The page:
Personally – I am a Dylan fan. I’ve seen him in concert a couple of times. I love his early acoustic roots and songs like Blowing in the Wind – but I am also a fan of his electric side.

He really does know how to write a song! His music might not appeal to everyone. David Bowie got it pretty right when he wrote about ‘a strange young man called Dylan – with a voice like sand and glue.’

Dylan’s rough and scratchy voice might not appeal to the purists or to opera lovers. But sand and glue is exactly what his songs are….. Continue reading

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A sudden need for a trophy shelf

Thanks so much to the Book Buyers Best Award organisers and judges.

Thanks so much to the Book Buyers Best Award organisers and judges.

Don’t you hate it when someone’s phone goes off at a really inopportune moment. Like during a film, or a live performance. That’s why I always turn mine off, or to vibrate. Last Sunday I was at a folk club, listening to some really good music, when the phone started to vibrate in my pocket. I quickly looked at it, which is something I don’t normally do, but I was waiting for some news.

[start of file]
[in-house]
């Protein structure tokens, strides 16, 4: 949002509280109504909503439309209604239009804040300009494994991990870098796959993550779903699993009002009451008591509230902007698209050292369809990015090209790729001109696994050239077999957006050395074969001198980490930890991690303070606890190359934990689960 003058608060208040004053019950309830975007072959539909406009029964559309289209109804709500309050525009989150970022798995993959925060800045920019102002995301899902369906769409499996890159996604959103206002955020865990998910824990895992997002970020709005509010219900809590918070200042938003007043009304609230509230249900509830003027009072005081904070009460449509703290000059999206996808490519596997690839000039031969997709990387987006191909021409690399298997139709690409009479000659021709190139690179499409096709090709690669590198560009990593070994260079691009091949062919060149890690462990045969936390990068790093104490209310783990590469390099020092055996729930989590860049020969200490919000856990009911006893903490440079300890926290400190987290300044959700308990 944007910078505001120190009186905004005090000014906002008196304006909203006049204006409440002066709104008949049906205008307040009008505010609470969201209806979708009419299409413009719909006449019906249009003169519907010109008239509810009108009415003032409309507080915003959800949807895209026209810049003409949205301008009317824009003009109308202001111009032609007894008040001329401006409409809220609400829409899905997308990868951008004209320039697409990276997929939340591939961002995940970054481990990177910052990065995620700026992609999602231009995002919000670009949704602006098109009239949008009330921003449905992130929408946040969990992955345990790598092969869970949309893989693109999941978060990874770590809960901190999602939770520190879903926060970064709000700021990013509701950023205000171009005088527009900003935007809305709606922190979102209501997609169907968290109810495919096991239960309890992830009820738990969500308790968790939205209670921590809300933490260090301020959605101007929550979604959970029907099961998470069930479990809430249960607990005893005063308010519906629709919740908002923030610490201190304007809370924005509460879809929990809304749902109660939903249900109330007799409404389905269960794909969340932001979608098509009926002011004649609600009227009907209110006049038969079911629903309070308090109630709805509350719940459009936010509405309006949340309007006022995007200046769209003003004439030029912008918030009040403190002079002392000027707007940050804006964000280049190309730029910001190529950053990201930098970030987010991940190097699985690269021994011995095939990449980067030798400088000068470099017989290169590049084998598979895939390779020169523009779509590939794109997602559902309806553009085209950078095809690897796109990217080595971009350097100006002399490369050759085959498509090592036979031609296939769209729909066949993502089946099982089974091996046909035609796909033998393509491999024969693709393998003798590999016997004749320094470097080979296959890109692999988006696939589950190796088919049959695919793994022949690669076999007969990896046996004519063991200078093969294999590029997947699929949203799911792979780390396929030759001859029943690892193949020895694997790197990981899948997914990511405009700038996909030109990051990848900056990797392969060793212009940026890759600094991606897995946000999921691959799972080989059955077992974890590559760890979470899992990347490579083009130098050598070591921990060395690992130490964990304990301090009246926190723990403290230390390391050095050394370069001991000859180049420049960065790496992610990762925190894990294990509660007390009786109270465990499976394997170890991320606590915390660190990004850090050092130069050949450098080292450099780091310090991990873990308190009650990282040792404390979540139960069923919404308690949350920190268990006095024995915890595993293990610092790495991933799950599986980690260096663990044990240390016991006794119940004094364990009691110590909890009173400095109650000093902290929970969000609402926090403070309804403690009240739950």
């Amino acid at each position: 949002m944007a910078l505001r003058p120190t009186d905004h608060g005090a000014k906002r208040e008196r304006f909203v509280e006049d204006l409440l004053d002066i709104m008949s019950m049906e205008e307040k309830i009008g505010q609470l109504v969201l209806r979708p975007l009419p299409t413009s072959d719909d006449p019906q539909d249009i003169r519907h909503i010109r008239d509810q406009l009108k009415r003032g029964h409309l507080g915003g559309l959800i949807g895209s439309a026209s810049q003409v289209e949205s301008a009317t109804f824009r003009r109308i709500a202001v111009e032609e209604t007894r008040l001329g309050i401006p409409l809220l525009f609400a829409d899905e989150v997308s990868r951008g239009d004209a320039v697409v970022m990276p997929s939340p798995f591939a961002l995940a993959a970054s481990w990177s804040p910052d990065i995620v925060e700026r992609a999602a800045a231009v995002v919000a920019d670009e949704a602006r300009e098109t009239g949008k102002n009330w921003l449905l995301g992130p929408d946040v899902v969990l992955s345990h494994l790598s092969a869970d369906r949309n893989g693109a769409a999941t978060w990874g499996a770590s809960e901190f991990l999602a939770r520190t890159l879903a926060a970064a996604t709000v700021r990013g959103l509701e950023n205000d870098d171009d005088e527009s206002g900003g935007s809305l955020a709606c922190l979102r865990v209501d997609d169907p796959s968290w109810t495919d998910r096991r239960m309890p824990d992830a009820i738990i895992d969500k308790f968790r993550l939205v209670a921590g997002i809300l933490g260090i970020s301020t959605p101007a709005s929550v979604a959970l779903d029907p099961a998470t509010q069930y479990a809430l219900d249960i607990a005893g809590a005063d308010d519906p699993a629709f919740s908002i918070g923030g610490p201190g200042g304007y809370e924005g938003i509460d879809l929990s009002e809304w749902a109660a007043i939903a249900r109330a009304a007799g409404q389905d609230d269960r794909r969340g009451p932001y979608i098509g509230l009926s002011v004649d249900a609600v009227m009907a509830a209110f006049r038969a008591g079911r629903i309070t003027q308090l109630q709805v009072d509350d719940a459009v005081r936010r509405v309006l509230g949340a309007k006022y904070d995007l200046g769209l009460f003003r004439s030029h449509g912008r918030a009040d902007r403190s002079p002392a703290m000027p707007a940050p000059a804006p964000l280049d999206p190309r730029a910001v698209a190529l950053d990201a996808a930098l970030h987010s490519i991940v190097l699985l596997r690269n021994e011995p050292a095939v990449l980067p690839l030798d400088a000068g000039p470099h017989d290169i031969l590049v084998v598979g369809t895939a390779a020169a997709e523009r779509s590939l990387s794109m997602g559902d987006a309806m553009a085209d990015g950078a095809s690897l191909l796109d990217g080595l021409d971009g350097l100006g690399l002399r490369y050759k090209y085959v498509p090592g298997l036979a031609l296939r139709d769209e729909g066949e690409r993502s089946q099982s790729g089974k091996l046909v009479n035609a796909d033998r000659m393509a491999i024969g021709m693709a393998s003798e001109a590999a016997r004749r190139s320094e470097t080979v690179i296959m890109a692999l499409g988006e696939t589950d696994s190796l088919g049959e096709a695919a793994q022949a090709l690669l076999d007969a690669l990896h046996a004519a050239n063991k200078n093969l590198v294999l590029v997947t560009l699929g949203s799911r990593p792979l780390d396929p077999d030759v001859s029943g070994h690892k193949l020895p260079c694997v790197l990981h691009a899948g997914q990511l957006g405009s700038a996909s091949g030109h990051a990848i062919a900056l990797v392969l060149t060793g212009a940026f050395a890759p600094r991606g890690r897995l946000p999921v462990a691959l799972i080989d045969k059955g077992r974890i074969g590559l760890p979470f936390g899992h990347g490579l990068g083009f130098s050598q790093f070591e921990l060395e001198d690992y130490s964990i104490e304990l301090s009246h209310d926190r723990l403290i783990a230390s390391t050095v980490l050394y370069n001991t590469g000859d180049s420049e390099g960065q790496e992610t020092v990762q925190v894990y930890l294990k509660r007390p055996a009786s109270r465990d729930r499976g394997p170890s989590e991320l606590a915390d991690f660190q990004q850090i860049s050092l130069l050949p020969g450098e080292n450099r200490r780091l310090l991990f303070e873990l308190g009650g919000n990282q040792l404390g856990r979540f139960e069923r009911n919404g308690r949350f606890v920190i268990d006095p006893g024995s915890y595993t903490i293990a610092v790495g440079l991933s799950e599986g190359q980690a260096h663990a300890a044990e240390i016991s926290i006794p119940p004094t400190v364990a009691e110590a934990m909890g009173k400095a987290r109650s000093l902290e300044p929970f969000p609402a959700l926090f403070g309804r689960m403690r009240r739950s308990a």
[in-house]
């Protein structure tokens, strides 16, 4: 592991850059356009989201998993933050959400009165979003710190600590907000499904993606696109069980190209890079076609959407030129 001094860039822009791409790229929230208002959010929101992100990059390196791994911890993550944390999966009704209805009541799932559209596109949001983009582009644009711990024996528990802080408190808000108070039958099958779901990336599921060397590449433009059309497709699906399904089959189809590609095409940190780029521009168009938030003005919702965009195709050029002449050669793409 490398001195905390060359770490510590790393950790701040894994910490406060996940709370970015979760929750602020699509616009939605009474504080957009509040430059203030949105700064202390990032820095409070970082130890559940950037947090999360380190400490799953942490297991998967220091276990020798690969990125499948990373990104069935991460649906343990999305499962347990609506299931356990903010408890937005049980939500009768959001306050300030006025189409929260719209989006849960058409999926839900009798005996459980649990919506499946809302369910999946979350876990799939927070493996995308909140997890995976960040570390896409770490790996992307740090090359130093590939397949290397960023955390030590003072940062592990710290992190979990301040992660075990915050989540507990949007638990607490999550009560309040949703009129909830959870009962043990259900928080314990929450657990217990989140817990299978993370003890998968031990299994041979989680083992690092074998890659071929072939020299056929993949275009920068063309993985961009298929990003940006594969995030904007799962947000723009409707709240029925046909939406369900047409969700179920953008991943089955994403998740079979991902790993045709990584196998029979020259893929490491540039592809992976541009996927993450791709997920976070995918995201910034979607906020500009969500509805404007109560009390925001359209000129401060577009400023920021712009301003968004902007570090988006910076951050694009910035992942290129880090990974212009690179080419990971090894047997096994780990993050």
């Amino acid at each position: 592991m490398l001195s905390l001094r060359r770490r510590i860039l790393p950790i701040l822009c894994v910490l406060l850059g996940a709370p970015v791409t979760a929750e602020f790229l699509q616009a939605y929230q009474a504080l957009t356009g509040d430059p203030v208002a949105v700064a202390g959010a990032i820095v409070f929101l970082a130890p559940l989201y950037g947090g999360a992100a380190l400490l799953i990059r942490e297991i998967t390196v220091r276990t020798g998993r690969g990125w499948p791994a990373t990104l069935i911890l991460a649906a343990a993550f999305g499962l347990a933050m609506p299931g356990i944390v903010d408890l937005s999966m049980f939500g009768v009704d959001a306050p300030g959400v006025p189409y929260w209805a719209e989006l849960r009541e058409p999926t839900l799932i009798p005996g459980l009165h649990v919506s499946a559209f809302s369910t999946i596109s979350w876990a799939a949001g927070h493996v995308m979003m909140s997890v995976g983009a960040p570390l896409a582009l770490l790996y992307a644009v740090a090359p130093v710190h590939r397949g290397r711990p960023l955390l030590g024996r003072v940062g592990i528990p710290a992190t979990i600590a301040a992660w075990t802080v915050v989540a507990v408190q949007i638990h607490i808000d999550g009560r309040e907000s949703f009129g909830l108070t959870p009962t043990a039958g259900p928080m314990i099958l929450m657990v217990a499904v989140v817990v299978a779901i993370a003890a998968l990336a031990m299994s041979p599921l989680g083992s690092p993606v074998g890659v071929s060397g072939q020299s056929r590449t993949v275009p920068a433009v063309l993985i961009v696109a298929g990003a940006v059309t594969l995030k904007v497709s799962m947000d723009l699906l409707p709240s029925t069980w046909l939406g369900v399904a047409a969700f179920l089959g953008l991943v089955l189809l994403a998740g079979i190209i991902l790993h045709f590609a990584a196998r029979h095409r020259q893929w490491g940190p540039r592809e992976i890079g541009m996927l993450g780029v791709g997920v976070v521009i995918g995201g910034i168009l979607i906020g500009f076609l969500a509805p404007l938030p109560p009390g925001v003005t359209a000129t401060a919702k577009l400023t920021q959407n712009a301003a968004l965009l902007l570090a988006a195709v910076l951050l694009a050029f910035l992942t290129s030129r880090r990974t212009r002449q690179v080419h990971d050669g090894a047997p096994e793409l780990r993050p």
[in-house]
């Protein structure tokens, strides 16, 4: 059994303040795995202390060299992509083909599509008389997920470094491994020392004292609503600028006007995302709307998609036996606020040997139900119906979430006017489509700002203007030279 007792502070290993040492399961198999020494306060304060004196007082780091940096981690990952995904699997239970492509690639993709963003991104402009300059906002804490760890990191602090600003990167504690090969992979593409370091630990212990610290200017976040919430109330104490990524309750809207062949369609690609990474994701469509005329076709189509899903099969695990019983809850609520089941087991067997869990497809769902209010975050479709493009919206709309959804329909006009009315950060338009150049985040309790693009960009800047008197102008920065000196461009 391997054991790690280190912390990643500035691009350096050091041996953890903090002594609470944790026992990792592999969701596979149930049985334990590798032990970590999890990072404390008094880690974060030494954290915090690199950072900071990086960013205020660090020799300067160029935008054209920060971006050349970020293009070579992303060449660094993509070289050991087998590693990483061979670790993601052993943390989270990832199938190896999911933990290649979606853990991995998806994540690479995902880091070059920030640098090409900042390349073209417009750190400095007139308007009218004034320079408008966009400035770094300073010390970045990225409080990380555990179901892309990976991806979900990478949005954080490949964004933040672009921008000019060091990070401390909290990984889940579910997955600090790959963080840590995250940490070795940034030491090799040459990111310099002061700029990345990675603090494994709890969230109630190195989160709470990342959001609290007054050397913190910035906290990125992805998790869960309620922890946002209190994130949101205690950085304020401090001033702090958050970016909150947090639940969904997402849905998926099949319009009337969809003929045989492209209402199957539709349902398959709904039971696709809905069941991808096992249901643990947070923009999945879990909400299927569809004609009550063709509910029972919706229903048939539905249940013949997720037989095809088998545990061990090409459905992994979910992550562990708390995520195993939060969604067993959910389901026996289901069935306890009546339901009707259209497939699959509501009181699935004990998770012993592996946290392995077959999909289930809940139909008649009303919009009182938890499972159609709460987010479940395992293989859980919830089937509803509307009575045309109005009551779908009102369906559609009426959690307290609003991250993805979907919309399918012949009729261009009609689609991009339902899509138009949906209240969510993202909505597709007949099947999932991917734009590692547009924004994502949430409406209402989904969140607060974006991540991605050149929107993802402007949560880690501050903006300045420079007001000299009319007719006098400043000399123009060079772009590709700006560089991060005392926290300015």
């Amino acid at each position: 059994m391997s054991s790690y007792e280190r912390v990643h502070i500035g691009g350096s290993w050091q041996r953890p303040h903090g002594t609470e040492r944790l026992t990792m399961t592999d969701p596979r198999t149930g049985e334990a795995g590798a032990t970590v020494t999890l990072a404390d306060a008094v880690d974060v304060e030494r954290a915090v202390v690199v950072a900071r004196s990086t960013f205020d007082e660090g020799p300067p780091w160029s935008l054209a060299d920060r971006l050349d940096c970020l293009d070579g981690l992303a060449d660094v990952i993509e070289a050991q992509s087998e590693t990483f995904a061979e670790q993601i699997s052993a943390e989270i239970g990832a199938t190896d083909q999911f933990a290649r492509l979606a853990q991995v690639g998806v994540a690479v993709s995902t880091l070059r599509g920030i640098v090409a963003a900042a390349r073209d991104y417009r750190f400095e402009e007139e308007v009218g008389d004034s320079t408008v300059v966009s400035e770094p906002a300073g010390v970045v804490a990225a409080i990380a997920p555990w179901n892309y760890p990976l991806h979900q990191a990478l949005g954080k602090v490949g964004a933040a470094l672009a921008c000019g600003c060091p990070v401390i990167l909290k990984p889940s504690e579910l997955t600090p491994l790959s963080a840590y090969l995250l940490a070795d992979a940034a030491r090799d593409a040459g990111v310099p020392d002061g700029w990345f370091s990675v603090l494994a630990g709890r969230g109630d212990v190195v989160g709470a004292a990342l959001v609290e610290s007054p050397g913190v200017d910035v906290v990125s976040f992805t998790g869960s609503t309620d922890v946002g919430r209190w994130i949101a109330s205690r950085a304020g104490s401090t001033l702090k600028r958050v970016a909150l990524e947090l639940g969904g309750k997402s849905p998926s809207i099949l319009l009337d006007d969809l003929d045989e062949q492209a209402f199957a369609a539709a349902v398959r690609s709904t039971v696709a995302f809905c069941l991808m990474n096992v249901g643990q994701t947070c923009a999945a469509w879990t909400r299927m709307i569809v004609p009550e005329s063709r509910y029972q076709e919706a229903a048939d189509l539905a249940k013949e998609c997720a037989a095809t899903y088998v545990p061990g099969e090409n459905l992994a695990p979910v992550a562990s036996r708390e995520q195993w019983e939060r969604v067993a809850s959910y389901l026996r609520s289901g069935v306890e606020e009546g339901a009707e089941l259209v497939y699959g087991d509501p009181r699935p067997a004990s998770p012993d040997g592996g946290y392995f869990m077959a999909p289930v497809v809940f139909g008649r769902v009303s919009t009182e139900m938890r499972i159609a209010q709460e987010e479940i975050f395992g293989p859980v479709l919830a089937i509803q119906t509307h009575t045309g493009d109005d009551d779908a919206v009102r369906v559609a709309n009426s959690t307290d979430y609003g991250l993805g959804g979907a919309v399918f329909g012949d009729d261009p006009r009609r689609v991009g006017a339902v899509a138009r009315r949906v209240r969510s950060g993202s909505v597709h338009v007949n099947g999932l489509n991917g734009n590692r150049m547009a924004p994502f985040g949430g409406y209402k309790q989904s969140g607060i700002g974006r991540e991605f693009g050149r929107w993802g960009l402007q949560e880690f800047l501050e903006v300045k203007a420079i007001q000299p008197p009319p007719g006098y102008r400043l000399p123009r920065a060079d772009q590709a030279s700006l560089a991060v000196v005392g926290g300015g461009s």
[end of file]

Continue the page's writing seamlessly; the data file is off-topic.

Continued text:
Then I had to rapidly leave the room. I had to get outside so I could jump up and down and make excited high-pitched noises without disturbing the performance. Because, you see, The Wild One has just won not one, but two awards!

If ever jumping up and down and squealing were needed, this was that moment, because I was having both author excitement and fan girl excitement.

Let me explain. Continue reading

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Writing retreats 2017 - Intensive tutor-led retreats with Janet Gover and Alison May
Gayle Wilson Award of Excellence Finalist for The Wild OneColorado Romance Writers Award of Excellence Finalist for The Wild One